- Why add the complication for the user? I’m not in favor of the ‘proxy-server’ method (Krishna’s idea again), but rather a means of handing off the link to the server via registering a protocol handler ‘SAFE:’ for the server.
Exactly. I’m not sure who’s point you are trying to make, yours or mine, but it feels like your arguments just validate my premises. Perhaps your debate is with Krishna.
Well, nothing has been decided tbh.
There are still two approaches open in the RFC PR one using the older IPC and the REST API approach. I thought of getting your ideas on these approaches to churn out the best. It is indeed turning out to be great. I have added the packaging as a point to be thought about, to my list. Will definitely update once I have a plan for it.
At present, the reward mechanism for developers is not implemented. Once that is in place then the request source can be trusted better, based on that the persisted data can be validated to be from the same source.
Important point, I hadn’t thought of this. We need to sit down and consider the implications of different methods of browser support and their implications.
I think it’s just too valuable for ease of use and mass adoption to not support existing browsers, and I can’t see how we can mitigate this - except to a small degree, by ensuring that all SAFE URLs behave like a normal URL when using a browser that doesn’t understand them! I refer of course to the following suggestion (maybe I should not have split the topics):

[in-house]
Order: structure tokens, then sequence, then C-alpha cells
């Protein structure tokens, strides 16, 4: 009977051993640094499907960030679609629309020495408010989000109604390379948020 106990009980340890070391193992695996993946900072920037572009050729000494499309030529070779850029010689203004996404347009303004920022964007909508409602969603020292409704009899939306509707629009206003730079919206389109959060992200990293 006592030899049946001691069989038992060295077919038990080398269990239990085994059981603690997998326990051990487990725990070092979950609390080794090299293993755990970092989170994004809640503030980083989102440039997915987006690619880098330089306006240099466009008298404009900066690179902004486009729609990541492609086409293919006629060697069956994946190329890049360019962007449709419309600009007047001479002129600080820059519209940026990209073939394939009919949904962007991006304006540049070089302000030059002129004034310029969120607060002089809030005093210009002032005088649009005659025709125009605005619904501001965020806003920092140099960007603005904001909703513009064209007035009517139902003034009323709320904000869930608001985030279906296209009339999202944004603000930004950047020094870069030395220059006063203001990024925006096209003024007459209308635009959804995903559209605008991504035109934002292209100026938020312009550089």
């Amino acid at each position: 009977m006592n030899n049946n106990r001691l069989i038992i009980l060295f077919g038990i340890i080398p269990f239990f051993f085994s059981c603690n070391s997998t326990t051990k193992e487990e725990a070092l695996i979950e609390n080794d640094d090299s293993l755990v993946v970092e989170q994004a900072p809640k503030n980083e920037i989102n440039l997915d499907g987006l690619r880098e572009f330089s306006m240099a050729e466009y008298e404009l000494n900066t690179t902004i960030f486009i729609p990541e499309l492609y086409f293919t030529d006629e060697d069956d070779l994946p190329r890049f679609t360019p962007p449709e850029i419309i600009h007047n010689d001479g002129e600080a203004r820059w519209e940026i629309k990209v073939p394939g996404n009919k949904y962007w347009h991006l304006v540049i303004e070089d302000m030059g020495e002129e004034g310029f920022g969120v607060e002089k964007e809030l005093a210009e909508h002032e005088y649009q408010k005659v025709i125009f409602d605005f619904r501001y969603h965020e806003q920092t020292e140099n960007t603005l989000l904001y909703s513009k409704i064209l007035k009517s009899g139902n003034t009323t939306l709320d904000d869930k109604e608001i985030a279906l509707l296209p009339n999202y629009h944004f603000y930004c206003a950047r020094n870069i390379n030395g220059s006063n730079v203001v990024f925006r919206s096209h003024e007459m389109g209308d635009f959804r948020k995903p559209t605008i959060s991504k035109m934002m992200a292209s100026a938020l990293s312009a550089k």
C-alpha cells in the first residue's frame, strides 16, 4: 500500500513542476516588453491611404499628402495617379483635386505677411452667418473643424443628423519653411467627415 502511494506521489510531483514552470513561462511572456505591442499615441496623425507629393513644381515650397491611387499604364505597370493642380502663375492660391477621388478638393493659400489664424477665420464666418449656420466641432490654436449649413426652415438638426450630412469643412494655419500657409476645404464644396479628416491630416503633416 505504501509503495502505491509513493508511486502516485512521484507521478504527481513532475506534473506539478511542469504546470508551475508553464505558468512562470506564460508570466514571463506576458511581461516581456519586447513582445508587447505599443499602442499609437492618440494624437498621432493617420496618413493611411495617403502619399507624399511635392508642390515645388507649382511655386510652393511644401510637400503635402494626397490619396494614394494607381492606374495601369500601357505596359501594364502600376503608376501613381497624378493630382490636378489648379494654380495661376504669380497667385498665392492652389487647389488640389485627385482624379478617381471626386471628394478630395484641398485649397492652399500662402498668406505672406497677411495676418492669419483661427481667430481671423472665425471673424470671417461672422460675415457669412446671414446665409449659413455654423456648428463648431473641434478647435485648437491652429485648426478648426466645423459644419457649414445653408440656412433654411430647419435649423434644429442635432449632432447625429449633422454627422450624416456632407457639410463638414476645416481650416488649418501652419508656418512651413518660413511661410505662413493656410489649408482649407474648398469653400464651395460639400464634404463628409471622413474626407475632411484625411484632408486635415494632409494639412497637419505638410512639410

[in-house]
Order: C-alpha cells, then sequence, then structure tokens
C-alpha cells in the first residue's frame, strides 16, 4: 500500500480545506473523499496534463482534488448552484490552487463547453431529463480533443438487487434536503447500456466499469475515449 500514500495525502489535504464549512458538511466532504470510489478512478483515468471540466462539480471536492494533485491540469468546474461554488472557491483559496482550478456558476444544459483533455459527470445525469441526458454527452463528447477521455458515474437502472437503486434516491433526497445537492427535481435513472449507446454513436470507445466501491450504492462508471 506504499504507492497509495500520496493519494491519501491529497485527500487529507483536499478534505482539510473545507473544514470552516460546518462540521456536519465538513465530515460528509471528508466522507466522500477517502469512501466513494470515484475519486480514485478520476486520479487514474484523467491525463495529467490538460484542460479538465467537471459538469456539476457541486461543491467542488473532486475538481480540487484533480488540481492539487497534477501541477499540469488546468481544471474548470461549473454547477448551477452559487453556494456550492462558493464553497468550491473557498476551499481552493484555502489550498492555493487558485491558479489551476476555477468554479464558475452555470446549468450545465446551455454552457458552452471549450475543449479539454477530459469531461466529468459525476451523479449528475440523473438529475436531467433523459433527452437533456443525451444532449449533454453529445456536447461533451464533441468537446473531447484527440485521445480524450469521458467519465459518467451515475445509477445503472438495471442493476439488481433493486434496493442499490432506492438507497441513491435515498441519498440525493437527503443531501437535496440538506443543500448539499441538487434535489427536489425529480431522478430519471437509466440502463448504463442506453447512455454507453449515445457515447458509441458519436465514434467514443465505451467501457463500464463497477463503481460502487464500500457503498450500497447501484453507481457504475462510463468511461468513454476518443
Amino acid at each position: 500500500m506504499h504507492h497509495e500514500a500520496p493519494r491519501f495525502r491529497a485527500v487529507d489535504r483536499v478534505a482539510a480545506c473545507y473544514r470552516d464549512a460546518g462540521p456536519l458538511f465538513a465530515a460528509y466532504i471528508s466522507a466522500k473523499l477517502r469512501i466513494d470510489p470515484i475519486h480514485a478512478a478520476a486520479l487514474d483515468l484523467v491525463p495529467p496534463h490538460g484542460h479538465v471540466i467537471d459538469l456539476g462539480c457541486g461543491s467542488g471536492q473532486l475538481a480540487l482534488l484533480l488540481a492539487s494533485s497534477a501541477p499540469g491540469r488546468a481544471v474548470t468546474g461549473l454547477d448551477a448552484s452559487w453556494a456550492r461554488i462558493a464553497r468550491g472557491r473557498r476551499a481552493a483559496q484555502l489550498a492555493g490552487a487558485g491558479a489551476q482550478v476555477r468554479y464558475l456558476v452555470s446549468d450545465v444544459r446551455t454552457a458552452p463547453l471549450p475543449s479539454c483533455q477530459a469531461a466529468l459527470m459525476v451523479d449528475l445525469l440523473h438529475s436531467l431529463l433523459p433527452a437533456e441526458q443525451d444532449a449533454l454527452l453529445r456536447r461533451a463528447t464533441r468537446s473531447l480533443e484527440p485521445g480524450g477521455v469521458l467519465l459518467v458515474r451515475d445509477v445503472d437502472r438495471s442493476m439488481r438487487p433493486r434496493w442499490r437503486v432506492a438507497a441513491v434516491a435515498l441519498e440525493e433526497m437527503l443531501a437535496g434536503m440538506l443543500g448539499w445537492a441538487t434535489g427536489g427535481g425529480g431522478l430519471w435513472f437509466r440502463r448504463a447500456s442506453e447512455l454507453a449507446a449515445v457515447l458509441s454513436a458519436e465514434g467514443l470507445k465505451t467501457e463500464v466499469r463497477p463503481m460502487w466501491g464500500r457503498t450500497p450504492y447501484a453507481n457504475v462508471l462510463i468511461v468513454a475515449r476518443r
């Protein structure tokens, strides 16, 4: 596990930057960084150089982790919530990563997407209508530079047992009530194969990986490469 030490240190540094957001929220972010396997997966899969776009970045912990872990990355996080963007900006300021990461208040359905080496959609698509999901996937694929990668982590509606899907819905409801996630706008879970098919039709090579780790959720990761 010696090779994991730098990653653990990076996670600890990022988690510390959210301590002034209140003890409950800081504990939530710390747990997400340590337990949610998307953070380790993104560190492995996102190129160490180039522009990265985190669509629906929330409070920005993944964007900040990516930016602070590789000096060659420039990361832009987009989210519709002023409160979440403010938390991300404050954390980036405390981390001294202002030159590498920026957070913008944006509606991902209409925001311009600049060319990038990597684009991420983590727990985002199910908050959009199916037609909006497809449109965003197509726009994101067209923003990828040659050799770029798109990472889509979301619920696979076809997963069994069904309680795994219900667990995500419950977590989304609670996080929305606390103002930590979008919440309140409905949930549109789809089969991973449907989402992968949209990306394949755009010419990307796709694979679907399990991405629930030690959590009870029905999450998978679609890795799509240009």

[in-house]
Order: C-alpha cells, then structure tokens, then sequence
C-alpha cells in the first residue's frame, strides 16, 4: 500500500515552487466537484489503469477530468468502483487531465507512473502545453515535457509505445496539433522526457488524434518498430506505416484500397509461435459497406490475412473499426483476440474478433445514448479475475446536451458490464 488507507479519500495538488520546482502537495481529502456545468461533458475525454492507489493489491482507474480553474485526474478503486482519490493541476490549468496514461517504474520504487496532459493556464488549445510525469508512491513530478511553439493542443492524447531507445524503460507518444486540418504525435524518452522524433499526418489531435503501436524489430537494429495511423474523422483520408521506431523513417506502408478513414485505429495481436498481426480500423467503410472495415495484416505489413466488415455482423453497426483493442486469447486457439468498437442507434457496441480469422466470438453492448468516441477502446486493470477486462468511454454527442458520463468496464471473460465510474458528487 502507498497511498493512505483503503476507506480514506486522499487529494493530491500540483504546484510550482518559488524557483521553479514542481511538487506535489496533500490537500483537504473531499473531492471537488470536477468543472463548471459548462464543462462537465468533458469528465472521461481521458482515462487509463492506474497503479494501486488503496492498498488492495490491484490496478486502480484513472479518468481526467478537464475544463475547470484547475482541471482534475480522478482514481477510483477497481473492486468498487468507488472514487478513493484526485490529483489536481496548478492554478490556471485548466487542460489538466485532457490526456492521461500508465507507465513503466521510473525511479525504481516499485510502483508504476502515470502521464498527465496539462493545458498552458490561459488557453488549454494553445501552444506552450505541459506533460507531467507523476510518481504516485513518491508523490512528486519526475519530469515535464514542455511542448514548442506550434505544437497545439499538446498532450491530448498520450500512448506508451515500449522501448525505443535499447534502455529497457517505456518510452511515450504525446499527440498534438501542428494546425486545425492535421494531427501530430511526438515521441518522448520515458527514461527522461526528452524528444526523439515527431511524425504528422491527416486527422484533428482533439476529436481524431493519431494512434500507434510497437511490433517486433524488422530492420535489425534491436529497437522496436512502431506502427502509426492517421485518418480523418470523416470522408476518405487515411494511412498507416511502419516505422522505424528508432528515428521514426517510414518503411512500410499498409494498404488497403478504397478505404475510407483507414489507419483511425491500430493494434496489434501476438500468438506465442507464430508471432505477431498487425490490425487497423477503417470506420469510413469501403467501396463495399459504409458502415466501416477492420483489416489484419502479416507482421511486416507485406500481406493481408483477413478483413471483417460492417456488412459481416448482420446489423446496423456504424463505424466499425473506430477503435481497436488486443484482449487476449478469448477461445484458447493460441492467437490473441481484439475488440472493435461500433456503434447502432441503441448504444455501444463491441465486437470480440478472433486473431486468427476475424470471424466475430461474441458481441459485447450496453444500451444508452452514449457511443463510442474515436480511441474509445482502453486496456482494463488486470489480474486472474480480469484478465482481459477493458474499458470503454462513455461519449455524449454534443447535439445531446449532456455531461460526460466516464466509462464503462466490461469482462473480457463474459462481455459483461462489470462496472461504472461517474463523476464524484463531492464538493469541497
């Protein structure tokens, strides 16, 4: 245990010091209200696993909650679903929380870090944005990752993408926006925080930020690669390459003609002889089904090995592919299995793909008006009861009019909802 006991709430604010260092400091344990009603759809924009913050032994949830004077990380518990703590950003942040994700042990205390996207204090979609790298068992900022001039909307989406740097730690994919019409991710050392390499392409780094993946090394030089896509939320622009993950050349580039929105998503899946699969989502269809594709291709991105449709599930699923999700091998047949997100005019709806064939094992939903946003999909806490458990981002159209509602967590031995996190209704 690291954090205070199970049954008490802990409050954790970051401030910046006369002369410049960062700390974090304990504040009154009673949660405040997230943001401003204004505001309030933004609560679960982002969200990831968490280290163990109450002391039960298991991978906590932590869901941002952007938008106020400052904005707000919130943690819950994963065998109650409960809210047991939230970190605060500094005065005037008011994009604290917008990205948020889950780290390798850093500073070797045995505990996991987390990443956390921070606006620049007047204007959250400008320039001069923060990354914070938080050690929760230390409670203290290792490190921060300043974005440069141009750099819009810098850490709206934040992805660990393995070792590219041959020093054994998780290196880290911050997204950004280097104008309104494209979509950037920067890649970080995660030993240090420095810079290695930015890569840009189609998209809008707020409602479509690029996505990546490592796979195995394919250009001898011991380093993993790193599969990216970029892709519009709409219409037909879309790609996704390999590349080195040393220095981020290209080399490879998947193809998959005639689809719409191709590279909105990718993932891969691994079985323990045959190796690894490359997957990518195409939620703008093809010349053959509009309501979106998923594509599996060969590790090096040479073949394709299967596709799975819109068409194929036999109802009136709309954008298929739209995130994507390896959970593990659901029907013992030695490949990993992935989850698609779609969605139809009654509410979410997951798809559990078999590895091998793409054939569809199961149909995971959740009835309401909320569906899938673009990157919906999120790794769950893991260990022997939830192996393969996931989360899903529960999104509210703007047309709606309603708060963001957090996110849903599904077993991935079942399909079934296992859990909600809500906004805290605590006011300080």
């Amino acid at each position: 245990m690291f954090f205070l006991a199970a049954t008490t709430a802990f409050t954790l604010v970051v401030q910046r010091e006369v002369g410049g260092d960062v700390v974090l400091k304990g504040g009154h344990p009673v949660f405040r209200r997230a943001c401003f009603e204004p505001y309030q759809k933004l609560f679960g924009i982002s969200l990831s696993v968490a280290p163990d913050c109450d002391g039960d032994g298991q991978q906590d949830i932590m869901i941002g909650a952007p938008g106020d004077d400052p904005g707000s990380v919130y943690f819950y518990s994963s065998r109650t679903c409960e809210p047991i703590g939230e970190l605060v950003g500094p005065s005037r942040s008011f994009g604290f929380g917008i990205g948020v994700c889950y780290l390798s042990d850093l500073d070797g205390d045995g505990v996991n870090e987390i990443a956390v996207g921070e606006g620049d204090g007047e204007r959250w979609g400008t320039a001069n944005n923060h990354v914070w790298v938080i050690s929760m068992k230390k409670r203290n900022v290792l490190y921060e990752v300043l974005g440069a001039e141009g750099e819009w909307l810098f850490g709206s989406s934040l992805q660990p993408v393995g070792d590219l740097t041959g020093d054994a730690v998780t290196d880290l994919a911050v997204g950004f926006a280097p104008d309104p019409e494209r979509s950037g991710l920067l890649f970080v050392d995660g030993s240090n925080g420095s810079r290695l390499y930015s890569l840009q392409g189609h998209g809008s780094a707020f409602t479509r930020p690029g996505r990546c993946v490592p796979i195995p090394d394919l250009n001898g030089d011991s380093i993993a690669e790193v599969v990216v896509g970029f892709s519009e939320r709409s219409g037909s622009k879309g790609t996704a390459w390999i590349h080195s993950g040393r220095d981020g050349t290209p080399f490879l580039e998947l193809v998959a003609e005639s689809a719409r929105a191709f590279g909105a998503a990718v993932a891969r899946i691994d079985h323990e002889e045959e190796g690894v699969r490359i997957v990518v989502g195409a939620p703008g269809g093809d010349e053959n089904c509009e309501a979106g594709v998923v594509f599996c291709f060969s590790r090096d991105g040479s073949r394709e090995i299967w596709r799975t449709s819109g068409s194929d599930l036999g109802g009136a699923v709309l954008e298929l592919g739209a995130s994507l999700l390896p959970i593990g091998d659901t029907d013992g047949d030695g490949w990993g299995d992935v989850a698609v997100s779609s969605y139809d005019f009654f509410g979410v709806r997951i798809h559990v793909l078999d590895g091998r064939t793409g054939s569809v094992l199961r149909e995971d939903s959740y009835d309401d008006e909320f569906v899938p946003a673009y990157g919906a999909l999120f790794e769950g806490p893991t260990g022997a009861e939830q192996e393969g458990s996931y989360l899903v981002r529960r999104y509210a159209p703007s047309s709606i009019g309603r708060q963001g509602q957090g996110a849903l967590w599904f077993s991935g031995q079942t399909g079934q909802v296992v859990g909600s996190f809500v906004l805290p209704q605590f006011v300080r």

I think we should revisit this once we’ve thrashed out the options a bit more. Then look at the pros and cons again.
I think that the latest dev update has perhaps addressed this issue with a proxy rather than a local http server
This means that safe URLs will always be satisfied as far as the browser is concerned and not be sent to a search engine to “help you out”.
That wasn’t the point though. We understand that if you have the SAFEnet software installed, then there won’t be an issue. It is when you don’t have it installed and someone send you a link to something that your particular nation-state deems illegal and you follow it unwittingly … then the meta-data collectors put you on a list.
Ultimately it seems there is nothing we can do in this case - which, IMO, is unfortunate.
Given that the above holds true, then it no longer bothers me too much which method is used - excepting that I hope it supports all browsers by default and that it is flexible and extendable i.e. that it will itself allow plugins.
I would though also add that it would be nice to use many different tld’s …
plus the “.safenet” is too long in any case IMO. So even though “SAFE:” doesn’t offer any security advantage, I think I still would prefer to go with that.